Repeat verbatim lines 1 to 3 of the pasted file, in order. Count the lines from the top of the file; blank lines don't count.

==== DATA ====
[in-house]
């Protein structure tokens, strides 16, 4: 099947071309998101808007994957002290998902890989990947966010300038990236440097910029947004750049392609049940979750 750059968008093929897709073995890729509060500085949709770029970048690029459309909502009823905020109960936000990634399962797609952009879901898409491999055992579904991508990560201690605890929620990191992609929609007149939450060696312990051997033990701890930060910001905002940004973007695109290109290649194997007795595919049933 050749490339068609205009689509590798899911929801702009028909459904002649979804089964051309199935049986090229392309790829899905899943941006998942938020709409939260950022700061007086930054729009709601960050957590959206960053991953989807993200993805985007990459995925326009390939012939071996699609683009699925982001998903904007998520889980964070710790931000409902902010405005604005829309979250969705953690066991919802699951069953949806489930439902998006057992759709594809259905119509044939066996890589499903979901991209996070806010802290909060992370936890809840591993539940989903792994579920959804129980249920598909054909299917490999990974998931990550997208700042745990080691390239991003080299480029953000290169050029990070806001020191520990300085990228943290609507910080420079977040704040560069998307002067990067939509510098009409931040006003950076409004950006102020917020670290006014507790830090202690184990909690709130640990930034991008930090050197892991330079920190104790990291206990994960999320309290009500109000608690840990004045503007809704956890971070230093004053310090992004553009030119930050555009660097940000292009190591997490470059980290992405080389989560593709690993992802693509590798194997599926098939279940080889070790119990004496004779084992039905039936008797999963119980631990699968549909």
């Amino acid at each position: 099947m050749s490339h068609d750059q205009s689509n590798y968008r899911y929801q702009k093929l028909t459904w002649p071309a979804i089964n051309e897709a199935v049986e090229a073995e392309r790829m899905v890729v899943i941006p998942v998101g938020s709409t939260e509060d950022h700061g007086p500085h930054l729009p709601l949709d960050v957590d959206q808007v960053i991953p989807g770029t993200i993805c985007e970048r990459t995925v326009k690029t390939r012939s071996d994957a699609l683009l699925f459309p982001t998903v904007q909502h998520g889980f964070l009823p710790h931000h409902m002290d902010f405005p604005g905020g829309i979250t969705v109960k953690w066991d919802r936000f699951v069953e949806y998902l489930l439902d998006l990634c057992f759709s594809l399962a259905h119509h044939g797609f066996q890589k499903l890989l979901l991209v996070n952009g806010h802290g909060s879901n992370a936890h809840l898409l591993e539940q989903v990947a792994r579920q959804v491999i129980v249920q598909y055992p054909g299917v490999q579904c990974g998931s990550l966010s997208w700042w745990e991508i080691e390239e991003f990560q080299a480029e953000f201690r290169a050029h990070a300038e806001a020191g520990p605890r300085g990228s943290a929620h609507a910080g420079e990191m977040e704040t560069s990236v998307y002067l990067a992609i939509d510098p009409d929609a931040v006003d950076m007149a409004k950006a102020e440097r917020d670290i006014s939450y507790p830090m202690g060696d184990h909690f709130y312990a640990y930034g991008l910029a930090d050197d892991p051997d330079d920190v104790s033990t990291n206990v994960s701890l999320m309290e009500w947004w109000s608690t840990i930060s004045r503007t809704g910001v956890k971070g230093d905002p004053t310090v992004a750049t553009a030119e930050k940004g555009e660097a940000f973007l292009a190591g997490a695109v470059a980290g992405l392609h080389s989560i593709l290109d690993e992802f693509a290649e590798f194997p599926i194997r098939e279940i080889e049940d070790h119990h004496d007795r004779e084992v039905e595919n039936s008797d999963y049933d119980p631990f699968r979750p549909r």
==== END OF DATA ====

[in-house]
């Protein structure tokens, strides 16, 4: 099947071309998101808007994957002290998902890989990947966010300038990236440097910029947004750049392609049940979750 750059968008093929897709073995890729509060500085949709770029970048690029459309909502009823905020109960936000990634399962797609952009879901898409491999055992579904991508990560201690605890929620990191992609929609007149939450060696312990051997033990701890930060910001905002940004973007695109290109290649194997007795595919049933 050749490339068609205009689509590798899911929801702009028909459904002649979804089964051309199935049986090229392309790829899905899943941006998942938020709409939260950022700061007086930054729009709601960050957590959206960053991953989807993200993805985007990459995925326009390939012939071996699609683009699925982001998903904007998520889980964070710790931000409902902010405005604005829309979250969705953690066991919802699951069953949806489930439902998006057992759709594809259905119509044939066996890589499903979901991209996070806010802290909060992370936890809840591993539940989903792994579920959804129980249920598909054909299917490999990974998931990550997208700042745990080691390239991003080299480029953000290169050029990070806001020191520990300085990228943290609507910080420079977040704040560069998307002067990067939509510098009409931040006003950076409004950006102020917020670290006014507790830090202690184990909690709130640990930034991008930090050197892991330079920190104790990291206990994960999320309290009500109000608690840990004045503007809704956890971070230093004053310090992004553009030119930050555009660097940000292009190591997490470059980290992405080389989560593709690993992802693509590798194997599926098939279940080889070790119990004496004779084992039905039936008797999963119980631990699968549909």
């Amino acid at each position: 099947m050749s490339h068609d750059q205009s689509n590798y968008r899911y929801q702009k093929l028909t459904w002649p071309a979804i089964n051309e897709a199935v049986e090229a073995e392309r790829m899905v890729v899943i941006p998942v998101g938020s709409t939260e509060d950022h700061g007086p500085h930054l729009p709601l949709d960050v957590d959206q808007v960053i991953p989807g770029t993200i993805c985007e970048r990459t995925v326009k690029t390939r012939s071996d994957a699609l683009l699925f459309p982001t998903v904007q909502h998520g889980f964070l009823p710790h931000h409902m002290d902010f405005p604005g905020g829309i979250t969705v109960k953690w066991d919802r936000f699951v069953e949806y998902l489930l439902d998006l990634c057992f759709s594809l399962a259905h119509h044939g797609f066996q890589k499903l890989l979901l991209v996070n952009g806010h802290g909060s879901n992370a936890h809840l898409l591993e539940q989903v990947a792994r579920q959804v491999i129980v249920q598909y055992p054909g299917v490999q579904c990974g998931s990550l966010s997208w700042w745990e991508i080691e390239e991003f990560q080299a480029e953000f201690r290169a050029h990070a300038e806001a020191g520990p605890r300085g990228s943290a929620h609507a910080g420079e990191m977040e704040t560069s990236v998307y002067l990067a992609i939509d510098p009409d929609a931040v006003d950076m007149a409004k950006a102020e440097r917020d670290i006014s939450y507790p830090m202690g060696d184990h909690f709130y312990a640990y930034g991008l910029a930090d050197d892991p051997d330079d920190v104790s033990t990291n206990v994960s701890l999320m309290e009500w947004w109000s608690t840990i930060s004045r503007t809704g910001v956890k971070g230093d905002p004053t310090v992004a750049t553009a030119e930050k940004g555009e660097a940000f973007l292009a190591g997490a695109v470059a980290g992405l392609h080389s989560i593709l290109d690993e992802f693509a290649e590798f194997p599926i194997r098939e279940i080889e049940d070790h119990h004496d007795r004779e084992v039905e595919n039936s008797d999963y049933d119980p631990f699968r979750p549909r």